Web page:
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Every child develops differently, and your child will master potty training on his own schedule. In the meantime, his body is maturing to get him ready to leave diapers behind.
While every child is different, this timeline gives a general idea of the physical changes your child will go through on her way to reaching two milestones: staying dry during the day and, eventually, at night.
0 to 8 months
Your baby can't control his bladder or bowel movements. In fact, he's probably not even aware of them. He pees and poops in response to a reflex, rather than conscious choice. He pees frequently, as often as 20 times each day. Activities like feeding, bathing, diaper changing, and even tickling may prompt him to pee.
9 to 12 months
Your baby will gradually begin to pee less frequently as her bladder grows in size and can hold larger amounts of urine.
She also begins to have some control over the muscles that hold urine in the bladder.
12 to 18 months
Your baby's starting to release his bladder consciously to ease the full feeling.
The same goes for feeling that he needs to poop. By 15 months, your toddler may be aware that he has pooped or wet himself. But he's not physically mature enough yet to be able to hold in his poop or pee.
18 to 24 months
Your child is probably still too young for formal potty training. But you may begin to notice early signs that she's getting ready. (See our potty training readiness checklist.)
Between 18 and 24 months, connections are forming between her brain, the nerves in her spinal cord, and muscles in her bladder. This needs to happen before she can begin potty training
At the same time, your child’s language skills are developing. She may tell you when she's about to pee or poop and will understand the difference between the two. And when she's finished, she may even tell you that her diaper needs to be changed.
She may start to talk to you about the potty and begin to sit on one that's her size (though probably fully clothed).
Your child’s also perfecting some skills that will be vital to using the bathroom independently later on: the hand strength and coordination that she'll eventually need to pull her pants down and back up.
24 to 36 months
This is the time when your child is learning to physically control his bladder and bowels. Your preschooler may or may not be ready to start potty training. Our potty training readiness checklist offers some guidance. Starting too early can make potty training stressful for both of you.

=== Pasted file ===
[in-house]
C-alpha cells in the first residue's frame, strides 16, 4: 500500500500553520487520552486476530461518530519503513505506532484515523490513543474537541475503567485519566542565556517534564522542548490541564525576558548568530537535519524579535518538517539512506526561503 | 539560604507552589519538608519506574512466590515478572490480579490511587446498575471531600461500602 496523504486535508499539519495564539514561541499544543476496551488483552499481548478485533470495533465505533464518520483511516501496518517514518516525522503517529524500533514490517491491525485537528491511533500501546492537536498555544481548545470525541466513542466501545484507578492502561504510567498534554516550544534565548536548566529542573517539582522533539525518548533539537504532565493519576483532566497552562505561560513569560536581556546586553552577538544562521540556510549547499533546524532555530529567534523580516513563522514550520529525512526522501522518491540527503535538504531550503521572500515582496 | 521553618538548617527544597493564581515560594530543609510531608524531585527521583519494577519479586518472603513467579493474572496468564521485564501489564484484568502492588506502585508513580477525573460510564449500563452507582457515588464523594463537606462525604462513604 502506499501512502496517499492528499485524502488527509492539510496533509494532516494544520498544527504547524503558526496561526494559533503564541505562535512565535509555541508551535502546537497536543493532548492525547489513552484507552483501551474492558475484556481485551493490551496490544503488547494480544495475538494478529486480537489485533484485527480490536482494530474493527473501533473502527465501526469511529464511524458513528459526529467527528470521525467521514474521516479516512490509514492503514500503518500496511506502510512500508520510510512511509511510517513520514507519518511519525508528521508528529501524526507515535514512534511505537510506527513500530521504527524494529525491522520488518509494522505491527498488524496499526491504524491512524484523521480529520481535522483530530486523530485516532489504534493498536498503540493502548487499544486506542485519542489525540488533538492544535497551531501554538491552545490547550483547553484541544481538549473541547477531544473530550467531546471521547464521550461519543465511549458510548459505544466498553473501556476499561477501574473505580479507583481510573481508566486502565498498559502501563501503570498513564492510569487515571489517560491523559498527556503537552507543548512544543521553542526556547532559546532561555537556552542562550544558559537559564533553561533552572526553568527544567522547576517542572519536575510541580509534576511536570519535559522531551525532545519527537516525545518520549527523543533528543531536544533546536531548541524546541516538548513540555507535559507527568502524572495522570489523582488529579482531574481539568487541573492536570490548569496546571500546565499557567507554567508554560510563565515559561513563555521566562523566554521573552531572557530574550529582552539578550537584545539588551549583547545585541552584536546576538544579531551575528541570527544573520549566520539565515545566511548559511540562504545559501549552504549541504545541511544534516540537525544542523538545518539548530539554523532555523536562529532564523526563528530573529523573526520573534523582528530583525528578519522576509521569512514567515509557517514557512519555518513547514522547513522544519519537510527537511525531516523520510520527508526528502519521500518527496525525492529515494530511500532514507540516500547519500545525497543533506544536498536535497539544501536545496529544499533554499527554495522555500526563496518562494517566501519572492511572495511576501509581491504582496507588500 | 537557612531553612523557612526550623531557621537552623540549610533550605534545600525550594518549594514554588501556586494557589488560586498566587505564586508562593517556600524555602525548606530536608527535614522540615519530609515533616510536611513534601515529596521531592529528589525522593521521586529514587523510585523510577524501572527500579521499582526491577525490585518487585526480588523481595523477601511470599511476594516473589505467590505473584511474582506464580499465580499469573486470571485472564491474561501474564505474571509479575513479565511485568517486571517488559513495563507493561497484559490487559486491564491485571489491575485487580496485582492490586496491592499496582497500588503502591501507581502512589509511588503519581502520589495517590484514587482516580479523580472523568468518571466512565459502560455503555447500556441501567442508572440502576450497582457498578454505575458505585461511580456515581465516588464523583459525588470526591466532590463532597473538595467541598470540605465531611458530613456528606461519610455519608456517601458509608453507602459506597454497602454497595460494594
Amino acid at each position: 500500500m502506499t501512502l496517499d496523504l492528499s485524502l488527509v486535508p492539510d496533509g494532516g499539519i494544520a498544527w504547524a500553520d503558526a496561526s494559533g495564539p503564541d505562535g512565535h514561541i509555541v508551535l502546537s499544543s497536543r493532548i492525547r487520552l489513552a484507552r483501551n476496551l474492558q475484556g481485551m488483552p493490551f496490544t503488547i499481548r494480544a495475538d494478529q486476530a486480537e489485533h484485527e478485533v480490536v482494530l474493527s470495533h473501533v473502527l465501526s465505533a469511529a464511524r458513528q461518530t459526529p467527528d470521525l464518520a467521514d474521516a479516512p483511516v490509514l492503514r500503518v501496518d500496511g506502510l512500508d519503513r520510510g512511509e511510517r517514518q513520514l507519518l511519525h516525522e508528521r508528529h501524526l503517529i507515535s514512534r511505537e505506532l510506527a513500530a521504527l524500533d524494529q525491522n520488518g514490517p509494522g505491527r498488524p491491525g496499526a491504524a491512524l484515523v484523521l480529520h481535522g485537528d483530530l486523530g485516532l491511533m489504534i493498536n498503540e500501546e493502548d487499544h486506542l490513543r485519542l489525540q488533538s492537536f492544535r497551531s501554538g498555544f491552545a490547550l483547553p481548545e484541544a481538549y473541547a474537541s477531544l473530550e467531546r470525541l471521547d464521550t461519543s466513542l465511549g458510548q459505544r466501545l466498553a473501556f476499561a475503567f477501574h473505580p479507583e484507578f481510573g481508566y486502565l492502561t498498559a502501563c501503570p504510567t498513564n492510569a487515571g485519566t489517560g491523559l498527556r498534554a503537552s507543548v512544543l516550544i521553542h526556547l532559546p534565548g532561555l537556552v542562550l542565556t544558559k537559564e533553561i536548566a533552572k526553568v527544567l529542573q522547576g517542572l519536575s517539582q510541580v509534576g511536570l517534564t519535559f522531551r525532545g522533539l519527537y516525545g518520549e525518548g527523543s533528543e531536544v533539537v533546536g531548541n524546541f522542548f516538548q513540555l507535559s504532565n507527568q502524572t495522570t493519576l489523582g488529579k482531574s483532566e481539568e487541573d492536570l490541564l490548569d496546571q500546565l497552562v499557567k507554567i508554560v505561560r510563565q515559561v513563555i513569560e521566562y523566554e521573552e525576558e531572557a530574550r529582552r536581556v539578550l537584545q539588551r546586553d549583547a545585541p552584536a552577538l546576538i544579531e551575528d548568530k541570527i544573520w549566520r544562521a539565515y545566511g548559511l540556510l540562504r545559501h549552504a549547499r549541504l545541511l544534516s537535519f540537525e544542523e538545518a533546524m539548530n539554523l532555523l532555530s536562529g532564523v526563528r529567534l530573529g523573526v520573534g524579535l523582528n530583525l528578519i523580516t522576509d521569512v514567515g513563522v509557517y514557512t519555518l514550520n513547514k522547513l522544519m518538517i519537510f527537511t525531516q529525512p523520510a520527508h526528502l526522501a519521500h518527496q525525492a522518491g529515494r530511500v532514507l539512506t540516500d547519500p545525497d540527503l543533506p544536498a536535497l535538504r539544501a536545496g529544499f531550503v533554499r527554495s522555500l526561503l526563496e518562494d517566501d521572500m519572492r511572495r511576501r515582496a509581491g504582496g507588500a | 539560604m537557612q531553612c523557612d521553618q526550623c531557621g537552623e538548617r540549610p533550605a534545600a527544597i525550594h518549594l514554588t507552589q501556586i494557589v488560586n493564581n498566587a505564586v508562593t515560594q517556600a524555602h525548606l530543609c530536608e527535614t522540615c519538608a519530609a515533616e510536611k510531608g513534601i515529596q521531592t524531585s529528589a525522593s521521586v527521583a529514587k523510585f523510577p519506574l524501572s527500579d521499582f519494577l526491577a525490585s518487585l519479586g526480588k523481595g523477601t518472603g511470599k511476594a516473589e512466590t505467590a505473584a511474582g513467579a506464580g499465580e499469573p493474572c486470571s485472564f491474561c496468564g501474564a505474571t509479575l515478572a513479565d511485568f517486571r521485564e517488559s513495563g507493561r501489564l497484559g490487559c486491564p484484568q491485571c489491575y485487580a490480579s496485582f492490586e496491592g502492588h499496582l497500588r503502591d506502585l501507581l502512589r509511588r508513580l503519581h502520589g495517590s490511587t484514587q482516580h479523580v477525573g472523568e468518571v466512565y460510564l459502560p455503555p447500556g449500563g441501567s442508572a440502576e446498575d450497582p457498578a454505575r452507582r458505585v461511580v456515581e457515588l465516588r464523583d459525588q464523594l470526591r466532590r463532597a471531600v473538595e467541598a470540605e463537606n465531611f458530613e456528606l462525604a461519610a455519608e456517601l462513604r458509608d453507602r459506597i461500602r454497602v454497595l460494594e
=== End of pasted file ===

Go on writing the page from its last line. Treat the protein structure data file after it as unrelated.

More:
It can take around six months for a child to learn to be dry during the day, though you should still expect the odd accident.
Nighttime dryness comes later; it can take several months, or even years, for a child to become dry at night.
3 to 4 years
Most children are dry during the day by the age of 4. But if your child isn't one of them, try not to worry. Also keep in mind that nighttime dryness often comes months, or even years, later than daytime dryness.
As part of the bathroom routine, your child might need help pulling her pants down and back up, wiping herself, and washing her hands.
If he's waking up with dry training pants consistently for several weeks, it could be time to see if he can sleep without one. Make sure his mattress is well protected, and if he wets the bed, make sure he knows that it's normal and not his fault.
4 to 5 years
Your child can probably manage most aspects of going to the bathroom during the day, such as pulling her pants down and back up, wiping herself, and washing her hands.
Nighttime may be a different story, and it may take more months, or even years, to stay dry at night. Bed-wetting is very common and usually resolves on its own.
6 to 8 years
Some kids, especially if a parent wet the bed as a child, still need more time for their bodies to develop so that they can stay dry at night. About 10 percent of 7-year-olds and 5 percent of 10-year-olds wet their bed, according to the American Academy of Pediatrics. If your child is still wetting the bed at age 7, you may want to talk to your child's doctor about bed-wetting treatments, such as a bed-wetting alarm.